For more pictures of the exercises – click here
A South African submarine, the SAS Manthatisi, sank the entire NATO fleet in Naval exercises.
From Business Day:
The SA Navy participated in an exercise with a North Atlantic Treaty Organisation (Nato) force off the Cape coast this month.
A lone South African submarine left some Nato commanders with red faces after it “sank” all the Nato ships in the exercise.
The S101, or the SAS Manthatisi, evaded detection by a joint Nato and SA Navy search party consisting of several ships combing the search area with radar and sonar, before “sinking” all the ships in the fleet.
The maritime security exercise and collaboration off SA’s coast is taking place barely a month after Defence Minister Mosiuoa Lekota told the media that more armed US soldiers were not welcome in Africa.
Lekota said the Southern African Development Community (SADC) defence ministers had, at a summit in Lusaka, Zambia, in August, decided that no member states would host the US’s Africa command, or armed US soldiers.
He said this was also the “continental position” of the African Union.
AND, in Nigeria, an editorial in Leadership said the following:
When launched, AFRICOM will become a permanent military base in Africa, thus completing a long-desired strategic plan by the US. The stated reason was that it would check the spread of terrorism and smoothen the path of aid to the continent, but the real reason is to secure the continent’s resources and safeguard US military interests in the region. However, many African and American pressure groups are vehemently opposed to this project, seen largely as a neocolonial expansionism. TransAfrica Forum, America’s premier African-American foreign policy organisation, has said AFRICOM “represents a policy of US military-driven expansionism that will only enhance political instability, conflict, and the deterioration of state security.”
The US has tried to effect illegal regime change in over 50 countries in addition to invading 35 others in 56 years. African countries should reject AFRICOM in its entirety. Our National Assembly should therefore be on the look-out for any effort by Uncle Sam to impose it on us. The US Senate Committee on Armed Services should also not give in to President Bush’s expansionist policy under the guise of humanitarianism, knowing he is only making the world a much more dangerous place in which to live.
I am very glad to see these sentiments published in the Nigerian press, and I am glad President Yar’Adua is holding the line against AFRICOM so far. The recent election was severely flawed, and Yar’Adua is widely seen as Obasanjo’s creature. But he has been saying the right things, and seems to be moving in the direction of positive change. It remains to be seen whether it all means anything or not.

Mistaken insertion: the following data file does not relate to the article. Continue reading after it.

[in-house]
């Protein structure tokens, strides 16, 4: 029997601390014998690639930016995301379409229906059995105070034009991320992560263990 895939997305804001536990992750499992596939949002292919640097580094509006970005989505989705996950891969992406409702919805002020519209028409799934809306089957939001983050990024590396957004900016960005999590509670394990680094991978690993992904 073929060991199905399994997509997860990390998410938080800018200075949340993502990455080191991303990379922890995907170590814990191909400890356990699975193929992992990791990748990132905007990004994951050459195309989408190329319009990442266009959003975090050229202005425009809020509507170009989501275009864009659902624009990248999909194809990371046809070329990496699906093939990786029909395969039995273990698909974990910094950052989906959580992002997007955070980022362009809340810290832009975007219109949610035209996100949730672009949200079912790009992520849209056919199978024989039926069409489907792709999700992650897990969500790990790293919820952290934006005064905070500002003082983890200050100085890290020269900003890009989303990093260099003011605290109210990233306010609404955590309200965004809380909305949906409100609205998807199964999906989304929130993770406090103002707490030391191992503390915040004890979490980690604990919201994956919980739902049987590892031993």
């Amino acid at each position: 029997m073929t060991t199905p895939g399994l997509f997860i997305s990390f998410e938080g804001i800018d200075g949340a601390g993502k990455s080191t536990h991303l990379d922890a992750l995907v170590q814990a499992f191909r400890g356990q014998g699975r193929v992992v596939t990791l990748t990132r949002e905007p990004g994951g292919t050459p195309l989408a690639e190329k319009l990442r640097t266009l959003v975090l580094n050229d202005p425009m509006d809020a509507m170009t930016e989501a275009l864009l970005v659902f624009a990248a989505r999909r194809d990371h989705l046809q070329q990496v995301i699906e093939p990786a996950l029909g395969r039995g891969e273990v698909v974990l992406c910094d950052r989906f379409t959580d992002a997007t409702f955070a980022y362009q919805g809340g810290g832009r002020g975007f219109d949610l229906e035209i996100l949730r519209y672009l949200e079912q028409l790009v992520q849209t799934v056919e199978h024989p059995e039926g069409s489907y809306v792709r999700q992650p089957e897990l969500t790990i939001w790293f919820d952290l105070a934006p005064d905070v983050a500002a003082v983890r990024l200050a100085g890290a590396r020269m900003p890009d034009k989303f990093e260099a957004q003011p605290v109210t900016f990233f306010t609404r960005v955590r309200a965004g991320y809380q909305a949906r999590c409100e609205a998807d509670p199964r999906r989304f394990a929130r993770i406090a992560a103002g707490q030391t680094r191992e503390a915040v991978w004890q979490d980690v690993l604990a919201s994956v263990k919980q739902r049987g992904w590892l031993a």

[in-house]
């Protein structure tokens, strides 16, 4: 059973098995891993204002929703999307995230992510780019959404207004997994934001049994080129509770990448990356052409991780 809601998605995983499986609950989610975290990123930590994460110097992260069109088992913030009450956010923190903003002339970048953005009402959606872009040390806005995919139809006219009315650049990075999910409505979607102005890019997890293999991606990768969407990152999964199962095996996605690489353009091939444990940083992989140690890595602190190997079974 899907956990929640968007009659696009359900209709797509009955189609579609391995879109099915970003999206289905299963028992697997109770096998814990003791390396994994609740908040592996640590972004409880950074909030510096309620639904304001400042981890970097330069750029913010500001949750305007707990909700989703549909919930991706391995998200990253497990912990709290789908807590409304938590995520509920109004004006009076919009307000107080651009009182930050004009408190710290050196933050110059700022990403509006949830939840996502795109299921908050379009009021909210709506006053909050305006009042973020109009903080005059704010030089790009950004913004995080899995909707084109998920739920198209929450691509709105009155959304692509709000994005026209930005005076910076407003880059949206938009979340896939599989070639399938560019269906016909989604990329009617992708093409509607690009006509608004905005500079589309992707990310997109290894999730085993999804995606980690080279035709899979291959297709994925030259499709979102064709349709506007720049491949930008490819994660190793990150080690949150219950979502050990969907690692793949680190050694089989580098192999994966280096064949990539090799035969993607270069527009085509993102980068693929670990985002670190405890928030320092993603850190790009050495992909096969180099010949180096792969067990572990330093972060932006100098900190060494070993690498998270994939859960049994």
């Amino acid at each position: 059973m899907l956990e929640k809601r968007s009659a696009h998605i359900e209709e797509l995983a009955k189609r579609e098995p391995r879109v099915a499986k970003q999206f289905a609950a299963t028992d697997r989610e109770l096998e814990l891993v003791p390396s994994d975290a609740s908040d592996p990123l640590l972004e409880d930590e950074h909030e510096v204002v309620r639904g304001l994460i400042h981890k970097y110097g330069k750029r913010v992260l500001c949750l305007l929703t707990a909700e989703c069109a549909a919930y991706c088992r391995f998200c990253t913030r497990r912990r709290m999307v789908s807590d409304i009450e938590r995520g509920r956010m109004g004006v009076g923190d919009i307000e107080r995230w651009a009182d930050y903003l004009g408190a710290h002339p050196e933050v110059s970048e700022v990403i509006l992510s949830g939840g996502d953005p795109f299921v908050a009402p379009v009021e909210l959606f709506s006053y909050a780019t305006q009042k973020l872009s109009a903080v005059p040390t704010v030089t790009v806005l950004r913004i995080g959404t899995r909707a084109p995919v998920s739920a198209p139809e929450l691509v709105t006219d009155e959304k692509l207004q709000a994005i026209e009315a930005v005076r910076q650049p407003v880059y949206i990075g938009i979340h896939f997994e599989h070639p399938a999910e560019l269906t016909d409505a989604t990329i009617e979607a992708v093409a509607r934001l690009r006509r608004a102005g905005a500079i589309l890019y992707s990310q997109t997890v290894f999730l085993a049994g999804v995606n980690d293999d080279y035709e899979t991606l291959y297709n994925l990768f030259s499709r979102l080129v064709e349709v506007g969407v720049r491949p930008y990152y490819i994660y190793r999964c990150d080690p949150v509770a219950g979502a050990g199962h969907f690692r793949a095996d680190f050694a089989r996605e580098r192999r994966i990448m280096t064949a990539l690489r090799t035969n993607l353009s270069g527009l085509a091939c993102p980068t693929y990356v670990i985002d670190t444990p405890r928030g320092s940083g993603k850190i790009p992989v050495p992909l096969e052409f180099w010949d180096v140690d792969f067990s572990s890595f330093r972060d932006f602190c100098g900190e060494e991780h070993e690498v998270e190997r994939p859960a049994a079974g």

However, his song has changed a bit, according to the Daily Sun:
But Sauce is beginning to think Nigerians may have been too early with their praises. How so?
Not too long ago, the straight-talking presido delighted some visiting heads of government from the west African sub-region – ah, journalists and television analysts love that word – by recognising the Gulf of Guinea as a place of strategic importance to West Africans. It should be guarded as such and not left to chance for any foreign government to meddle with.
Hmmm. Good talk there, if you remember that his predecessor almost gave the Yanks unparalleled access to the waterway. You needn’t be a student of international relations to know what that means for Naija and neighbouring countries. The Yanks, if they wished could, in a blimp, surprise us if they had their military bases just at our backyard. After all, didn’t the Yanks themselves complain about Ruskies deploying missiles in Cuba less than 500 nautical miles from the US back in ‘61?
So, when Oga Umoru trumpeted it loud and clear that the Gulf of Guinea must be protected with all territorial interest, Nigerians, again, hailed him as the man of the moment. Here was a man, at last, who would call any government’s bluff.
But just as his compatriots were popping champagne for asserting Naija’s presence in territorial waters coveted by all, a dampener came in the form of an about-face by the very man who raised everyone’s hope. Last week, our man made another statement about the Gulf of Guinea, this time contradicting his earlier bold stand on the matter.
Anyone, he said, was welcome to ply the waters of the gulf in question. Which is to say that the Yanks can now berth their warships nearby. Please, that does not include Nigerian or Ghanaian fishermen hoping to net a few tunas and rare species of fish. On why the sudden change of tune, one tatafo would only say that Oga Umoru was due at the White House two days later.
What the amebo left unsaid was that if you intend to visit another person in his house, you don’t badmouth your host prior to your visit. If you do, then a very, very cold reception sure awaits you. No visiting president would much like that.